I've loved witnessing the Saquon Barkley Comeback Tour. Just like you have. But the Giants are extraordinarily Barkley-reliant on the ground. Daniel Jones is second on the team in rushing with 363 yards. Matt Breida is third in rushing yards with 73 total yards. And I don't want to see Barkley wear down -- although his legs should be fresh -- as the season progresses. Corbin was a shifty, decently explosive rusher at Florida State. Let's get him into the Giants' backfield rotation.
3. Cade Johnson, WR, Seahawks
Johnson was the Deebo Samuel of the FBS while at North Dakota State. He was a weapon underneath and in the jet-sweep game because of his immense YAC ability and made routine snags down the football field. Johnson had back-to-back 1,200-plus yard seasons and scored 17 touchdowns in 2018. Geno Smith's been tremendous this season yet could use another bouncy wideout to pair with DK Metcalf and Tyler Lockett in Seattle.
2. Deven Thompkins, WR, Buccaneers
Thompkins had five catches for 53 yards -- including two contested-catch wins! -- during the 2022 preseason. He's also a Brady-type, too, in that he was a 0-star recruit when he joined the Utah State program in 2018. Brady loves an underdog's underdog, and that's precisely what Thompkins is. Lastly, Tampa Bay could use more juice at receiver, especially given how pedestrian the offense has been of late. He has 4.44 speed, had a 38.5-inch vertical and a 132-inch broad jump at his pro day.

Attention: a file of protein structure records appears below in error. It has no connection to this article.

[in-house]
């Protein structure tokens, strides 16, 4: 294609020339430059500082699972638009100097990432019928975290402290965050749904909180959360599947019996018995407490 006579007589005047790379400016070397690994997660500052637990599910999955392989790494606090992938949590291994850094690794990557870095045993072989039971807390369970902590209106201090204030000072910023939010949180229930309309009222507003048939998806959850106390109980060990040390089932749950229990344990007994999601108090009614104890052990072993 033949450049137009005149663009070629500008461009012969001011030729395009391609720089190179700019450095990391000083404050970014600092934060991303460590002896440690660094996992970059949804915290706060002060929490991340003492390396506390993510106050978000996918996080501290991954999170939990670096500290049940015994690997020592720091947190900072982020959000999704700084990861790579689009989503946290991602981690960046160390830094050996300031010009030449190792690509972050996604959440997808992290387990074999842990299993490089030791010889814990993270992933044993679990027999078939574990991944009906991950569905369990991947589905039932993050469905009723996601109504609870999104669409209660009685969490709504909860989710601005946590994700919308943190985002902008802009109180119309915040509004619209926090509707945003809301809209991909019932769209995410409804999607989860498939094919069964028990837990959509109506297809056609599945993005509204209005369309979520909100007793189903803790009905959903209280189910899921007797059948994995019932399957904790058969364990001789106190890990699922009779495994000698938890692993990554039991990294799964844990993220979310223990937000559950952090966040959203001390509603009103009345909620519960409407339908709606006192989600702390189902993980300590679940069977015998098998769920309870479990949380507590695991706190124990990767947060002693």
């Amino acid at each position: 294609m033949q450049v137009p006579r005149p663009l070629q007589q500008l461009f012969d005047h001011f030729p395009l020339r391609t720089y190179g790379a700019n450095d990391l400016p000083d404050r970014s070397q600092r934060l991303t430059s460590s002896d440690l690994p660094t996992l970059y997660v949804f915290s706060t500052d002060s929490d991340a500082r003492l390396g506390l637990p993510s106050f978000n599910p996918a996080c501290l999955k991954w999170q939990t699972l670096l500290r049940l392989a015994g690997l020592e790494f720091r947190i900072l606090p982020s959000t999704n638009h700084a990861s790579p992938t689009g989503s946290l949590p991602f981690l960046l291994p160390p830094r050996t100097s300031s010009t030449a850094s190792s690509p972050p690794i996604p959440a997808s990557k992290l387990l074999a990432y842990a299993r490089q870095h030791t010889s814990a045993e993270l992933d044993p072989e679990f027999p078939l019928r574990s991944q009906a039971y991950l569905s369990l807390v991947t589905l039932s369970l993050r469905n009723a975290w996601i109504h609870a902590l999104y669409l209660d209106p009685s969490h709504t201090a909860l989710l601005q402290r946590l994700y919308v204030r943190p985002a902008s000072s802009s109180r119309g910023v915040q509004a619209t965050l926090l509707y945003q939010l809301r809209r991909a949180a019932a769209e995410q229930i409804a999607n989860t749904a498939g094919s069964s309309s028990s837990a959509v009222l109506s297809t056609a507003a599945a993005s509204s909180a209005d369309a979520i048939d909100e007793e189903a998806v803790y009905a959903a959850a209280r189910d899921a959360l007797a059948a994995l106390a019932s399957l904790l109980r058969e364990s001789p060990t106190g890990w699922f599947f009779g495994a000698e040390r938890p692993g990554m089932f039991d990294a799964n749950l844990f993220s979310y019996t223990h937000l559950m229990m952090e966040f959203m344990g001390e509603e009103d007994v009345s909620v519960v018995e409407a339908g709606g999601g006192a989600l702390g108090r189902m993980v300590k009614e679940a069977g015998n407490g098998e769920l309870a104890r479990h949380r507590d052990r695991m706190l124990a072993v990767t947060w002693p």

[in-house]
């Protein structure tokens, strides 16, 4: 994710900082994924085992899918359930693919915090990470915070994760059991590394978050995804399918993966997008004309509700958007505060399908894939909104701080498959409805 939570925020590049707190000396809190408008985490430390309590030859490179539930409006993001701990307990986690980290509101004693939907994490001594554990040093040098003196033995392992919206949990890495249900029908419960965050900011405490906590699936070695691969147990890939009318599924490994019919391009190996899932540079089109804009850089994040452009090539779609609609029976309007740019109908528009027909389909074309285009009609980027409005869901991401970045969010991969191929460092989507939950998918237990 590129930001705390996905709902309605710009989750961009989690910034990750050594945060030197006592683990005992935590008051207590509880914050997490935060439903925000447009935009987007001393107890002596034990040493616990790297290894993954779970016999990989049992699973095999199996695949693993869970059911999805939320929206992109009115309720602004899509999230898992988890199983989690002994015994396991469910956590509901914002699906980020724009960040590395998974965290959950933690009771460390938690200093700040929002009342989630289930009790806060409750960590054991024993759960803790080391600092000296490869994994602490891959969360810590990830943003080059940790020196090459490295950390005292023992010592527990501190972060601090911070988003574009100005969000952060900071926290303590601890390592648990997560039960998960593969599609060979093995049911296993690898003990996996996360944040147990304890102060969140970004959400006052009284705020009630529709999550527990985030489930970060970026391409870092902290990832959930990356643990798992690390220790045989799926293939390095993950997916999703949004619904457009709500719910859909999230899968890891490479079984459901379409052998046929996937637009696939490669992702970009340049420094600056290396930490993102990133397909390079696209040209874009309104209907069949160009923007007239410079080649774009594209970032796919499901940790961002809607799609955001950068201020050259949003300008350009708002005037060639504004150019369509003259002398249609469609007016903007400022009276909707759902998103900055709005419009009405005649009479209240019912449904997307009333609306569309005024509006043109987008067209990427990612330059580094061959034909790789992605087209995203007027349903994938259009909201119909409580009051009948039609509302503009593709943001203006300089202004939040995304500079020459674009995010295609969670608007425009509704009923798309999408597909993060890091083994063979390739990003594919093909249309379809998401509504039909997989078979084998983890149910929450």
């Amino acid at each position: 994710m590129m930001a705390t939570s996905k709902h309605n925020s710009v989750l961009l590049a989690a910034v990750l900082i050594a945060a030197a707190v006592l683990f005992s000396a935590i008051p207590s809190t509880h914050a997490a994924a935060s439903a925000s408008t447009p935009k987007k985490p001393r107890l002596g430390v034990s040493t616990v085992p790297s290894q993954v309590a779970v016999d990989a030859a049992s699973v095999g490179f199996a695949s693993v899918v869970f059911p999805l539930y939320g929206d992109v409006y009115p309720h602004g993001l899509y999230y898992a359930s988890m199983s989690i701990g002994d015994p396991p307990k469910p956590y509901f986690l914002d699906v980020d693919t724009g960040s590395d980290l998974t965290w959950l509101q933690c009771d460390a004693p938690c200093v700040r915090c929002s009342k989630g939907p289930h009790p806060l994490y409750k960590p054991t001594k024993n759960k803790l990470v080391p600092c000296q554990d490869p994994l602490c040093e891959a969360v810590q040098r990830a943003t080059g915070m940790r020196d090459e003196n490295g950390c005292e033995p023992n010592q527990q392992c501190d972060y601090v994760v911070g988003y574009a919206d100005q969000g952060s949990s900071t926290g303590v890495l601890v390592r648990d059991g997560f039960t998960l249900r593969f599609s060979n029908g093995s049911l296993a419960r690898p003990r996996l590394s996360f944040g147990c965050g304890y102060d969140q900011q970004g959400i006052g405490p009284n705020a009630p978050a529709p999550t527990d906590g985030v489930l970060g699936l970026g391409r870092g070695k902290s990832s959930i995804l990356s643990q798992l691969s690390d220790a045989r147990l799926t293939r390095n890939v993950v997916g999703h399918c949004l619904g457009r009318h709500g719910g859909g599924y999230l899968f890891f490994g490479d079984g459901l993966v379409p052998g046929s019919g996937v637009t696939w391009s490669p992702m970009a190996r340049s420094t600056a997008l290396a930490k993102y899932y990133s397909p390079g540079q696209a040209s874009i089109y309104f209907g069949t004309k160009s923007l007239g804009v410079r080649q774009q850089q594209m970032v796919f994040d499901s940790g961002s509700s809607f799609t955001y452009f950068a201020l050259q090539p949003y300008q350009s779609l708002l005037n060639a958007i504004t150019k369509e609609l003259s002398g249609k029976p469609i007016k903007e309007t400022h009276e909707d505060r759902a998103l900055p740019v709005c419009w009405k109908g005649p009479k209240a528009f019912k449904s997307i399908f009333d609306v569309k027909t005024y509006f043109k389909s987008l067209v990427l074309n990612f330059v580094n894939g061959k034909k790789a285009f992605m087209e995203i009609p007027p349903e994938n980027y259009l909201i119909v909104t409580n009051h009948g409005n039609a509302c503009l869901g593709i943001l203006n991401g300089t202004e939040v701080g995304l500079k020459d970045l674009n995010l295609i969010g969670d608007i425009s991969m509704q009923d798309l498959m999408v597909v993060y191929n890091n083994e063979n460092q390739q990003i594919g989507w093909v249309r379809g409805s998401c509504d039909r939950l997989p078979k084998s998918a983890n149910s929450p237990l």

1. Josh Johnson, WR, Lions
Yessir, another Lions receiver at No. 1 in The PSPR. D.J. Chark and Jameson Williams are close to returning but are probably a few weeks out yet. And I vividly remember the job he did on the Ohio State secondary in Tulsa's outing in Columbus last fall. In that game, Johnson had eight grabs for 149 yards and a score. He glides on the field as a savvy and deceptively smooth athlete despite his lanky frame. He ended the season on a tear with three consecutive games with at least six catches and 115 yards.
Johnson was a stat-sheet filler at Marshall with 302 tackles, seven picks and 19 pass breakups in five seasons. He can man the nickel corner spot. Free safety. Strong safety. He tackles well and plays with authority on every snap.
Prince Emili, DT, Saints
Earlier this season, while with the Bills, Emili had a key tipped pass that led to a Jordan Poyer interception in Buffalo's huge comeback win over the Ravens. The Penn grade is a twitchy up-the-field, no-hesitation rusher -- the exact type of player New Orleans could use on its defense right now.
No idea is a bad idea when it comes to how to fix the run game. Now, of course, a running back himself cannot single-handedly fix an NFL team's rushing attack. But it won't hurt to incorporate the small, ultra-shifty Patterson into this offense, although the inspiring return of Brian Robinson Jr. to the lineup has certainly helped boost the run game.
Brooks was a late bloomer at Cincinnati but may boast the most dynamic purely pass-rushing three technique in the 2022 class. I mean that. On just 304 pass-rushing snaps, Brooks registered 43 pressures, thanks to an awesome blend of first-step quickness, leverage and power at the point of attack.
Hawkins steadily got better as his role increased at Michigan, and he finished with a 63-tackle, three-tackle-for-loss, four-pass-breakup, two-forced-fumble stat-stuffing season in his final year in Ann Arbor. The Patriots are dealing with an injury to Kyle Dugger. The time to call up Hawkins is now.